The black clouds hanging over the South East Asian emerging markets are only partly the responsibility of crop-burning farmers on the coast of Malaysia or loggers in Indonesia. Since the fall of the Thai baht, currencies and stockmarkets in several neighbouring countries have taken severe hits and investors in the region have been left reeling.
As at 1 October, the stockmarket indices in Thailand, Malaysia, Philippines and Indonesia were down 53.1%, 51.8%, 50.2% and 41.8% respectively since January. Even Singapore, traditionally regarded as something of a safe haven in the region, was down over 20%, mostly attributable to currency weakening.
Investors have fled the region in droves, their departure arousing some strong reactions and colourful language from at least one government leader. The turnaround in sentiment was swift: as an example Foreign & Colonial's allocation to the Asian tigers for its Emerging Markets Investment Trust fell from 28.55% at the end of March to 15.39% by the end of August. Malaysia, Singapore and Thailand, which between them had accounted for some 35% of total Asian exposure in March, had been ejected from the list by the end of August.
But, as the figures from performance data analyst Micropal show, it would be wrong to tar the whole of South East Asia with the same brush. While some of the above-mentioned countries were falling into the abyss, stockmarkets in places like Pakistan (up 35.7%), Taiwan (up 20.6%) and India (up 16.5%) were performing well. The star, however, was Sri Lanka, where the three specialist funds listed by Micropal managed an average return of +47.86% over the year to 1 September 1997.
Even within some of the poorer performing markets, performance figures show that a handful of funds have managed to go against the trend and make positive gains for their investors. Thus in Singapore, where the average fund made a small loss over the one-year period, Govett & Co's Singapore Sesdaq fund returned a highly creditable 68.3%. In Korea, where the average fund lost almost 20% over the period, both the Korea Special Opportunities Fund and CITC Seoul Legend Trust made positive returns - 17.8% and 7.5% respectively. The only other fund invested in the region to make a profit over the year was Nomura's Aurora II Indonesia fund, which recorded a 2.6% gain against a sector average loss of almost 24%.
In the other Asian emerging markets it was a question of the top funds in a sector making less of a loss than the others, rather than making a profit. So, in relative terms, in the worst-hit market - Thailand - Crosby Asset Management's Thai Development Capital Fund, with a loss of just over 10%, looks pretty good when compared to a sector average loss of almost 59%.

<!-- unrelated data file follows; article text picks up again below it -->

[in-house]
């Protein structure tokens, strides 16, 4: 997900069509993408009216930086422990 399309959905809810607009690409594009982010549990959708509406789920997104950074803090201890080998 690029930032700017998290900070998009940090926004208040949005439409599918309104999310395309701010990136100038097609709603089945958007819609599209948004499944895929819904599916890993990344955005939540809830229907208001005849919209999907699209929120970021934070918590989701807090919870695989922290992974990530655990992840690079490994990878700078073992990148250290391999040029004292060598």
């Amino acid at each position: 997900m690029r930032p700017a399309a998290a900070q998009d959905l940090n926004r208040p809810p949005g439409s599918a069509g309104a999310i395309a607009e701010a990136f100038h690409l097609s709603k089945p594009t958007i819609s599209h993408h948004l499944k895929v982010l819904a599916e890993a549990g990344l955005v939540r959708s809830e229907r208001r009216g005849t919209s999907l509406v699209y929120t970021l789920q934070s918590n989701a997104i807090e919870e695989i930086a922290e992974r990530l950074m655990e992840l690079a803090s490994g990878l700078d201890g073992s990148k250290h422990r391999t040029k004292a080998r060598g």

Similarly, in the Philippines, the US dollar-denominated MeesPierson Philippine Income Fund, which lost almost 5% over the year, still compares very well with both the next best fund - Philippine Strategy Investment, which lost over 25% - and the sector average loss of over 41%.
As investors in Latin America found four years or so ago, emerging market investment is all about volatility - huge gains followed by periodic slumps. But while the rebound from the tequila" crash was rapid, there are ominous signs that the current turmoil in South East Asia may take longer to sort out and turn around.
While few dispute the region's long-term potential, most commentators agree that the key to getting back on track is for governments to accept that there were underlying problems with their economies, stomach the medicine that has been handed out and start taking positive steps to put things right. To-date, certainly as far as Thailand and Malaysia are concerned, the indications are that they are not yet ready to do this.
In a similar situation, the Mexican government put its cards on the table and, with external help, managed to restore confidence relatively swiftly. But the Thai authorities have shown a marked reluctance to come clean about the true state of affairs. Financial information has leaked out only slowly, leaving i nvestors wondering what other skeletons may be hidden in the cupboard.
Malaysia, too, has yet to fully accept that the root problem had more to do with the way it had expanded its economy and its external debt situation than with the actions of speculators and "moronic" investors. Until international investors perceive that governments putting sensible policies into action, capital inflows, which a number of these economies rely on, are unlikely to resume.
"Several governments are making the right responses," says Charles Fowler, Asian fund manager at Govett & Co, "but we need to see them follow it through."